So today marks the start of our new guest blog spot called Ask The Experts! and we are kicking things off with brilliant contribution by Brighton & Hove’s Senior Pathologist Mr Sean Didcott. Sean is in charge of Brighton Borough Mortuary and we have worked closely with him and his team for many years now, we hope you enjoy our very first contributor!

How did you get into your current profession?

I started working as an Anatomical Pathology Technologist (APT) at the City Mortuary in 2004 and, prior to this, worked within the pathology department at the Royal Sussex County Hospital as a Phlebotomist. I spent some time with colleagues in the mortuary, observing them at work and talking to them to get an understanding of what the role involved, and knew then that this was the career I wanted. Around the same time a position was advertised at the City Mortuary on Lewes Road in Brighton. Despite only having just turned 19 at the time, my application was successful and so my career began. I carried out my studies to obtain my qualifications alongside my practical training and became fully qualified in 2008.

 Do you envisage ever changing your role?

Although my role has changed a lot since I first started working at the mortuary, with increases in management responsibilities and adapting processes in line with updated legislation, I wouldn’t ever consider changing my role. I still enjoy all aspects of my role, from attending the scene of a death to transport the deceased to the mortuary, to assisting pathologists with post-mortem examinations and carefully reconstructing the deceased enabling their loved ones to spend time with them. We work closely with colleagues from various organisations including Police, NHS, Funeral Directors and Local Authority to ensure that the bereaved are fully supported through the process and that the funeral can take place without unnecessary delay.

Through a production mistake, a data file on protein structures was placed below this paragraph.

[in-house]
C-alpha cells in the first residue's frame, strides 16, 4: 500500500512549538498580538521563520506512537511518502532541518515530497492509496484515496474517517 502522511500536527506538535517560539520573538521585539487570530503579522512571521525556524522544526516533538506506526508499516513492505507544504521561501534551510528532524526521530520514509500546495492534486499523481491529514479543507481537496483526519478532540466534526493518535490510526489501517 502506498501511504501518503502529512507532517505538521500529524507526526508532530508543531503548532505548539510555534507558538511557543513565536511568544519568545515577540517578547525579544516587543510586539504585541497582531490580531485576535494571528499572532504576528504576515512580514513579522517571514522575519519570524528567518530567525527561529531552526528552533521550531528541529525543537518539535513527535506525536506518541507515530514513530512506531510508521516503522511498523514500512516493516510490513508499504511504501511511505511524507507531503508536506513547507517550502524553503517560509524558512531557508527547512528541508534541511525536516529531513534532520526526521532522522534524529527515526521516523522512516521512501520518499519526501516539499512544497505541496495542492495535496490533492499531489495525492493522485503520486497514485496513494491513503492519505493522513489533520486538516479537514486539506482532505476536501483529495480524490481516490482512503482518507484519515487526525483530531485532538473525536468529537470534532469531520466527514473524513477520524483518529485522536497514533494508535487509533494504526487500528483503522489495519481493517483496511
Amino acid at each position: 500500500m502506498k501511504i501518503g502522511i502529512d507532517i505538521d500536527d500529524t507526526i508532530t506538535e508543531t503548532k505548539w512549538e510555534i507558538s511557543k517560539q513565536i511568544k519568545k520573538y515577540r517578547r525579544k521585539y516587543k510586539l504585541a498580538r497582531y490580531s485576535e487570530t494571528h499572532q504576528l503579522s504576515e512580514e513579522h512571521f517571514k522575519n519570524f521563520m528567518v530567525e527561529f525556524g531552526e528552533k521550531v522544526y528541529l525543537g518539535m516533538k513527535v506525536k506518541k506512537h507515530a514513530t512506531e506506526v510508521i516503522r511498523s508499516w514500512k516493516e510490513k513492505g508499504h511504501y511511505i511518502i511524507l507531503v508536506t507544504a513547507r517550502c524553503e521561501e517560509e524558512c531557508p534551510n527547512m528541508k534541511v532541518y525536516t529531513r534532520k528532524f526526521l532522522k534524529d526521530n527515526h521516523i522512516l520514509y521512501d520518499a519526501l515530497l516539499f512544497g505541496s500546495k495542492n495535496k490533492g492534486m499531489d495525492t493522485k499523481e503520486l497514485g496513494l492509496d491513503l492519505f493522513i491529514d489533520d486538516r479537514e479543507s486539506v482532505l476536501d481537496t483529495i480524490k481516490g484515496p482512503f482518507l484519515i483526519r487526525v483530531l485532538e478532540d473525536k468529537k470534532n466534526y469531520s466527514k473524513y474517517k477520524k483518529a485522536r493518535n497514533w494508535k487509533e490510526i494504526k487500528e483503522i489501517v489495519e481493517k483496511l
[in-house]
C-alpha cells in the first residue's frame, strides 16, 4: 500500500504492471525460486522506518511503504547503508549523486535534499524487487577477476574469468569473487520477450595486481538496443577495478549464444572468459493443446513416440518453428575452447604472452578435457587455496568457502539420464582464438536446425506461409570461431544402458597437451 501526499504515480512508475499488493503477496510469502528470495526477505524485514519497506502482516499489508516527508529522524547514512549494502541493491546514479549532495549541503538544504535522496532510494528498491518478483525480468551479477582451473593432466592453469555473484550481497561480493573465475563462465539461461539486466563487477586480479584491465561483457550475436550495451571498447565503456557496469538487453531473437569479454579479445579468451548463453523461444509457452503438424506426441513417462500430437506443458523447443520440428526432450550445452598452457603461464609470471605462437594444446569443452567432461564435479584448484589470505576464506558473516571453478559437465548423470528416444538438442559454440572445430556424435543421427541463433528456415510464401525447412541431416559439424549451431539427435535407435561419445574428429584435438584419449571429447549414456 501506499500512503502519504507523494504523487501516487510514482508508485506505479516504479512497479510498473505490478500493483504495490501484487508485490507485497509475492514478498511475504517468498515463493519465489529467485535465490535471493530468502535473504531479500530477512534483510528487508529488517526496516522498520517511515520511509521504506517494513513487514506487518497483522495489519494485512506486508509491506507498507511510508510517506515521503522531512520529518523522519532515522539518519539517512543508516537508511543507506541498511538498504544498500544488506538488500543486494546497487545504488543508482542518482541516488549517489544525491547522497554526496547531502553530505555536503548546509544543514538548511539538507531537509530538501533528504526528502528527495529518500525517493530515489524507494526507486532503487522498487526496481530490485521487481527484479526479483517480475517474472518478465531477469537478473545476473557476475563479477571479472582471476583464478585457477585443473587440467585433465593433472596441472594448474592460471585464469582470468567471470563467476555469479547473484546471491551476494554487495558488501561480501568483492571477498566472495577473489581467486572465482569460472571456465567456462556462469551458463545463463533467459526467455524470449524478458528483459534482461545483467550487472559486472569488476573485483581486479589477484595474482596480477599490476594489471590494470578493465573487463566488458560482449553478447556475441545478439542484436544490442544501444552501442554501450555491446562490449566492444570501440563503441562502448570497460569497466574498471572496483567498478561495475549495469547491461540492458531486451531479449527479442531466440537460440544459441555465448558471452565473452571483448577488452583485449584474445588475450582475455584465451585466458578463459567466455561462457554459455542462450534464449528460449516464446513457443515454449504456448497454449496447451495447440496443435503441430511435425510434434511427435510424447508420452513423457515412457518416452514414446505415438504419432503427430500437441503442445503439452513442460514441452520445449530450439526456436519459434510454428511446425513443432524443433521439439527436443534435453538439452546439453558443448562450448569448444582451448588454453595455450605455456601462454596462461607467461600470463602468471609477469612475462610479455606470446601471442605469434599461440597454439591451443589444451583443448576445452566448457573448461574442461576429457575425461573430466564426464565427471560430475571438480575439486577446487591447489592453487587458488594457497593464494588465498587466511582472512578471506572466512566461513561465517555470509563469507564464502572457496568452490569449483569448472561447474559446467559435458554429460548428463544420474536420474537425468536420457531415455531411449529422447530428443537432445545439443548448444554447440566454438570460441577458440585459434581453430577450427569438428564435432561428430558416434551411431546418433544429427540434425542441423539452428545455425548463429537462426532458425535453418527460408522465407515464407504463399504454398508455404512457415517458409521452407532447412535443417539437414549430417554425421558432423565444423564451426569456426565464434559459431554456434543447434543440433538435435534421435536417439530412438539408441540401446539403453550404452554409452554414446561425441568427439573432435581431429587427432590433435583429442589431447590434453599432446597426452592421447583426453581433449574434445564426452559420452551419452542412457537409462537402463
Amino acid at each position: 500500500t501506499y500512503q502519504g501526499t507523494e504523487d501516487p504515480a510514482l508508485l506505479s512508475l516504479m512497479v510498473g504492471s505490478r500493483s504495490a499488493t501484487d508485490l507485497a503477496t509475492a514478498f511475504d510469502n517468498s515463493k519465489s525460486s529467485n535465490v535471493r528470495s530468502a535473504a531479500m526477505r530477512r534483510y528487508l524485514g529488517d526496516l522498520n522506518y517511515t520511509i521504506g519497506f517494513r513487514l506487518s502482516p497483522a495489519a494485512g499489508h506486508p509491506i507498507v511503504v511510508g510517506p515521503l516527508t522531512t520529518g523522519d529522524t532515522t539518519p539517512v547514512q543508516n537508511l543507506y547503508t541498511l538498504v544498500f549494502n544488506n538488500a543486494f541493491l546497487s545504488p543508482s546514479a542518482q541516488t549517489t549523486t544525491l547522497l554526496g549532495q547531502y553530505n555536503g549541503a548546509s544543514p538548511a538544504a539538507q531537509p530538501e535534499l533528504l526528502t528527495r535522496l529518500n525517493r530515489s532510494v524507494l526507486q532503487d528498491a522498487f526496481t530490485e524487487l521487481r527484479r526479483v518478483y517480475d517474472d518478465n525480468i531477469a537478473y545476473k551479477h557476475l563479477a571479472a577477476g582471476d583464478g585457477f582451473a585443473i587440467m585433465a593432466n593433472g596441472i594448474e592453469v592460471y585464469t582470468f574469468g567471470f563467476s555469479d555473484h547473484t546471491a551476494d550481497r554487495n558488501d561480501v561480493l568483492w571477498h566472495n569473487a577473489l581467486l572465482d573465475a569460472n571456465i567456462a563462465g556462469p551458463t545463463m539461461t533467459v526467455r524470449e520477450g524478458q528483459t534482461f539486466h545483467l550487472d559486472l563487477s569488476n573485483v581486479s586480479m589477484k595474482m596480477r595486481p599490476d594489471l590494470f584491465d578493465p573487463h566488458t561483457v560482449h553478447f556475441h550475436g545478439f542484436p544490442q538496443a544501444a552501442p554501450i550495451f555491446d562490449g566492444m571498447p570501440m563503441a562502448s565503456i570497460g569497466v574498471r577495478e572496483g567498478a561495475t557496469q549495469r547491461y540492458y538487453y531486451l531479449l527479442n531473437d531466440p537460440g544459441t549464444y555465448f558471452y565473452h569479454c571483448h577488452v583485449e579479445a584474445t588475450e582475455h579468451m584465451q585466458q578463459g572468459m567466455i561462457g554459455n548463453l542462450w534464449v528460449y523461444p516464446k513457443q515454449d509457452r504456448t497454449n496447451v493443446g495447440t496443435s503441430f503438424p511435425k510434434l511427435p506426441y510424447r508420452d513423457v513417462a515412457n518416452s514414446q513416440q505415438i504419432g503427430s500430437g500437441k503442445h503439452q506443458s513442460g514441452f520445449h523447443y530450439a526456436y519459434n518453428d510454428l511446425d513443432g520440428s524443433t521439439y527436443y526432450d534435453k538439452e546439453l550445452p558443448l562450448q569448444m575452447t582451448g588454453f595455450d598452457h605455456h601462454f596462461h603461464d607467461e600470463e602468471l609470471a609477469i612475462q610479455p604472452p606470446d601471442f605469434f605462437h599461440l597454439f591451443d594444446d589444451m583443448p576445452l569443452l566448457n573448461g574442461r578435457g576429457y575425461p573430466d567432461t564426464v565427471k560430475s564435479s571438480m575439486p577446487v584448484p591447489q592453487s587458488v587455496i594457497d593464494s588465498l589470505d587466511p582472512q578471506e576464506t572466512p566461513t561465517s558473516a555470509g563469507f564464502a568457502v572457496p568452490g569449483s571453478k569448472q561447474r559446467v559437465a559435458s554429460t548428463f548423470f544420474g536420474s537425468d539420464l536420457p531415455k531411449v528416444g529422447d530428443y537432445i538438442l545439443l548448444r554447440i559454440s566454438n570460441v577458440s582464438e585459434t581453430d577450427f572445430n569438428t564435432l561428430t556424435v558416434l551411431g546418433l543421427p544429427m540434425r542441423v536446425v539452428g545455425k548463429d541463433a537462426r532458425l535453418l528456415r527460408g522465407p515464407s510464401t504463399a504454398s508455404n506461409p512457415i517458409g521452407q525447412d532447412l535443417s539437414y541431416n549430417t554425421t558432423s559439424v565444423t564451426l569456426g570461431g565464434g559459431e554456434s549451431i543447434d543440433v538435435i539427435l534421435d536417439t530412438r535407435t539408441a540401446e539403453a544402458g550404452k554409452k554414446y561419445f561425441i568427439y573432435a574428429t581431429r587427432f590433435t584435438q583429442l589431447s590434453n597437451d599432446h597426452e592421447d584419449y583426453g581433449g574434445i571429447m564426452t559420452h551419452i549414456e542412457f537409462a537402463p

Are there any myths you can dispel about your profession?

There are some myths that frequently crop up from time to time and I think this is because of things people have seen in films or on television or read in novels. Over the course of my career so far I have provided advice and factual accuracy for many books and television projects, as it is important to me that our work and profession is portrayed as accurately as possible to help avoid any misconceptions. For example, many people think that if they come to the mortuary to see their loved one, they will see the body on a post-mortem table or pulled out of the fridge on a tray. This isn’t the case at all – all mortuaries have a dedicated viewing space allowing the friends and family of the deceased to spend time privately with the deceased. Many people also think that they will not be able to see their loved one after a post-mortem examination has taken place. Again, this isn’t true – although an invasive procedure, there are normally only two incisions made on the body and these are done as discreetly as possible. The APTs then take great care in reconstructing, washing and gowning the deceased.

What do you think you’d be doing instead if you weren’t doing this?

As I have done this job from a very young age, I honestly don’t know! Whilst studying at college I worked for two years in the butchery department of a supermarket, so I would most likely have become a butcher.

What do your friends and family think about what you do?

My friends and family have always been very supportive of my work, particularly as the on-call element can impact our daily lives. Within our household death is regularly discussed and normalised and I have always answered any questions from my step-children in an open and honest way; in fact, my youngest step-son and I occasionally undertake taxidermy together! Often, when people find out for the first time what I do, they usually react in two ways; they either have lots of questions, or they don’t want to know anything!

Do you want to be buried or cremated?

Cremated. This is a personal choice based on my own views.

What kind of funeral do you want for yourself?

I would like my family to be as much or as little involved in the preparation of the funeral and the service itself as they want; I would like the service to be a celebration of my life and a reflection of me as a person, including lots of photographs, videos and music

Tell me what your perfect day looks like! 

My perfect day would be somewhere warm, near a beach with my family, with good food and good wine.